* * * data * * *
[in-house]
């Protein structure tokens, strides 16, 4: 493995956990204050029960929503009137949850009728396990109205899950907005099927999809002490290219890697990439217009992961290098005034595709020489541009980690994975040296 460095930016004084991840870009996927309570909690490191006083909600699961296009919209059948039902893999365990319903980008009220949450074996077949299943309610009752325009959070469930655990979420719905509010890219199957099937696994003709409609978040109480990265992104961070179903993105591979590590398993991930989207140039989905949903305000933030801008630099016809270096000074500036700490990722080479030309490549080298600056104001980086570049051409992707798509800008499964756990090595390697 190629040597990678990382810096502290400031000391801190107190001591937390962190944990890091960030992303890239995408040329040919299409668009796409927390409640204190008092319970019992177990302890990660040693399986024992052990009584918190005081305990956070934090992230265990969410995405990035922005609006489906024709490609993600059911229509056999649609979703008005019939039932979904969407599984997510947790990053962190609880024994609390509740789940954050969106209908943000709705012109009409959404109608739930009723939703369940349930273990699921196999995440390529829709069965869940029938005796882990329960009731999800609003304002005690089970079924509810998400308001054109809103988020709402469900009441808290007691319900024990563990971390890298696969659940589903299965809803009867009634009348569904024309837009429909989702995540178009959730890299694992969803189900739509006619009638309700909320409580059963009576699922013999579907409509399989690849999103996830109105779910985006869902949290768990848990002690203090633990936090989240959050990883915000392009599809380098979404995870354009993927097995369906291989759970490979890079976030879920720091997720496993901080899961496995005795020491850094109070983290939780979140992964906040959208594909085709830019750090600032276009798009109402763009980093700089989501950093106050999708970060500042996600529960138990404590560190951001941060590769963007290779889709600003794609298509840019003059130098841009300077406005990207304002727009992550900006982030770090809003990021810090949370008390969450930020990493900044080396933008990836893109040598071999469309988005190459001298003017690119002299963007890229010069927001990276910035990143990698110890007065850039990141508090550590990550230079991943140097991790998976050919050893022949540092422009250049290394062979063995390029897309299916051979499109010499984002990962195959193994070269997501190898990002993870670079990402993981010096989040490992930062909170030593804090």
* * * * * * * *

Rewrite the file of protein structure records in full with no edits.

[in-house]
């Protein structure tokens, strides 16, 4: 493995956990204050029960929503009137949850009728396990109205899950907005099927999809002490290219890697990439217009992961290098005034595709020489541009980690994975040296 460095930016004084991840870009996927309570909690490191006083909600699961296009919209059948039902893999365990319903980008009220949450074996077949299943309610009752325009959070469930655990979420719905509010890219199957099937696994003709409609978040109480990265992104961070179903993105591979590590398993991930989207140039989905949903305000933030801008630099016809270096000074500036700490990722080479030309490549080298600056104001980086570049051409992707798509800008499964756990090595390697 190629040597990678990382810096502290400031000391801190107190001591937390962190944990890091960030992303890239995408040329040919299409668009796409927390409640204190008092319970019992177990302890990660040693399986024992052990009584918190005081305990956070934090992230265990969410995405990035922005609006489906024709490609993600059911229509056999649609979703008005019939039932979904969407599984997510947790990053962190609880024994609390509740789940954050969106209908943000709705012109009409959404109608739930009723939703369940349930273990699921196999995440390529829709069965869940029938005796882990329960009731999800609003304002005690089970079924509810998400308001054109809103988020709402469900009441808290007691319900024990563990971390890298696969659940589903299965809803009867009634009348569904024309837009429909989702995540178009959730890299694992969803189900739509006619009638309700909320409580059963009576699922013999579907409509399989690849999103996830109105779910985006869902949290768990848990002690203090633990936090989240959050990883915000392009599809380098979404995870354009993927097995369906291989759970490979890079976030879920720091997720496993901080899961496995005795020491850094109070983290939780979140992964906040959208594909085709830019750090600032276009798009109402763009980093700089989501950093106050999708970060500042996600529960138990404590560190951001941060590769963007290779889709600003794609298509840019003059130098841009300077406005990207304002727009992550900006982030770090809003990021810090949370008390969450930020990493900044080396933008990836893109040598071999469309988005190459001298003017690119002299963007890229010069927001990276910035990143990698110890007065850039990141508090550590990550230079991943140097991790998976050919050893022949540092422009250049290394062979063995390029897309299916051979499109010499984002990962195959193994070269997501190898990002993870670079990402993981010096989040490992930062909170030593804090």